Western Toads a Welcome Sight on Whidbey

Author: Jessica | 09/24/19

Western Toad

A large Western Toad rests on a Land Trust preserve near Dugualla Bay in July, 2017. The property has been restored to include more trees and shrubs, the sort of habitat toads prefer.

Habitat Loss Contributes to Species’ Decline in Western States

Paula Flores looks forward to the regular visitor who arrives on the front porch of her Greenbank home at night.

Flores has observed a Western Toad resting on her porch most evenings since early September. It follows a similar routine: Sitting and just hanging out.

“They don’t do much but sit and wait for a meal to come by,” Flores said.

Flores is delighted by her special guest. She considers it part of the charm of living on Whidbey Island. She’s seen a number of toads on her property since she began living on the island full-time eight years ago.

“I enjoy all of our wild creatures here on Whidbey and find them all interesting,” she said. “The Western Toads are especially fun because for some reason, I don’t remember seeing them anywhere else I’ve lived.”

It’s no longer common to see Western Toads in many places where they were once found. They are a species being closely watched because of a sharp decline in their numbers in places where they were once abundant in the western United States and British Columbia. Now considered very rare in the Puget Sound lowlands, Western Toads are labeled a Candidate Species by the Washington Department of Fish and Wildlife, meaning they merit further assessment to determine whether they should be listed as threatened or endangered. Destruction of habitat, disease, chemicals, and other environmental factors have all contributed to the Western Toad’s decline.

Western Toad

A large Western Toad is found on a wooded property outside of Coupeville in August, 2019. The landowners noticed several toads on their property this summer. Photo courtesy Christine Pace.

“The poor, old Western Toad,” said longtime Camano Island resident Tom Eisenberg, president of Friends of Camano Island Parks. “I haven’t seen them for years on the island or in my wanderings off the island. They used to be common in rural Snohomish County when I was a kid.”

Populations of Western Toads can still be found in wooded parts of Whidbey that have wetlands nearby. Toads breed in ponds in the spring but spend most of their lives in upland forested areas. People like Flores who live near such areas often get a surprise in their gardens.

“I have been startled by toads as I trowel dirt for new plants, but I’m always delighted to see them,” she said.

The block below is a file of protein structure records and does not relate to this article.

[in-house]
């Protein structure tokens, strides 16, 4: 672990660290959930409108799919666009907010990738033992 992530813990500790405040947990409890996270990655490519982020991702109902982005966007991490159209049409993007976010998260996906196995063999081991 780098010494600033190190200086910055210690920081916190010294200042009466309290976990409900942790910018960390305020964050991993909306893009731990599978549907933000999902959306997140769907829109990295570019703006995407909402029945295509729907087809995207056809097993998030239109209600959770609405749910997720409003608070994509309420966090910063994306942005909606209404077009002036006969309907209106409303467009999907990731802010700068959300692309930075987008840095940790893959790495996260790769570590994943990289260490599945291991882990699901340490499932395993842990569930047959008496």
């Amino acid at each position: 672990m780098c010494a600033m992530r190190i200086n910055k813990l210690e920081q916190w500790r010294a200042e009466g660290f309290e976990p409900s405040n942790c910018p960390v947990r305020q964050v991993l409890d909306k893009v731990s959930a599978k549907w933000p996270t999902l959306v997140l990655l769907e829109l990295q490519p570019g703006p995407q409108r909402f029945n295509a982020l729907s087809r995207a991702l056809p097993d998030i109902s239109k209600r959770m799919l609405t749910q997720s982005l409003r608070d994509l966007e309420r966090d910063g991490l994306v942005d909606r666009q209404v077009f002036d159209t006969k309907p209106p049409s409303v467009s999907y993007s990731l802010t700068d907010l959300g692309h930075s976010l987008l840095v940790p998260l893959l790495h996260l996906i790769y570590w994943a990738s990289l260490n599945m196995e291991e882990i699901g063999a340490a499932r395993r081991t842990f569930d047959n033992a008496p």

Christine Pace, who lives on a wooded property outside of Coupeville, notified us in July about large toads showing up on her patio. She was intrigued by the gentle, seemingly oblivious creatures and wanted to learn more about them.

In many places around Western Washington, such sightings used to be the norm. Habitat loss has changed that.

“I once had an elderly gardener tell me that when he was young, everyone had a resident toad in their garden,” said Ruth Milner, district wildlife biologist for the Washington Department of Fish and Wildlife.

Milner, who’s based in La Conner, collects data on toads and is especially interested in learning of breeding sites to better understand how the species is faring in certain areas. The WDFW confirmed a breeding site on a Land Trust preserve near Dugualla Bay in the summer of 2017 when young toads were seen in large numbers preparing to migrate from the wetland to upland forests. It was an exciting find considering the Western Toad’s status and the restoration work done to benefit wildlife at the preserve in recent years.

“I once had an elderly gardener tell me that when he was young, everyone had a resident toad in their garden.” – Ruth Milner, wildlife biologist

If you spot a toad in your garden, consider yourself lucky.

“Toads eat insects, and like bats, help keep the insect world in balance,” Milner said. “So, think of them as a natural source for insect control wherever you encounter them.”

An uptick in sightings often coincides with rain when toads are generally most active. This time of year, they’re on the move to upland forests to spend the winter burrowed under soil or hidden inside or underneath woody debris. Toads, however, are nocturnal so they’re usually hard to spot in the daytime.


Flores finds everything about them interesting and funny.

“They seem kind of domesticated and aren’t afraid of us humans,” said Flores, adding that she was able to hand feed one toad an earthworm. It kept flicking out its tongue until it nabbed the worm.

She said a neighbor, who is a glass blower, will sometimes find toads in her shop after she’s fired up the furnace.

Said Flores: “She just picks them up and lets them sit on the porch.”

Spot Any Tiny Toads?

The Washington Department of Fish and Wildlife is interested in Western Toad breeding sites. If you find any tiny toads in Island County, that means a breeding site is nearby (toadlet migration generally happens in July or August). Report such findings to Ruth Milner, district wildlife biologist for the Washington Department of Fish and Wildlife, at Ruth.Milner@dfw.wa.gov. Or you can use the WDFW’s new tool to report wildlife observations.



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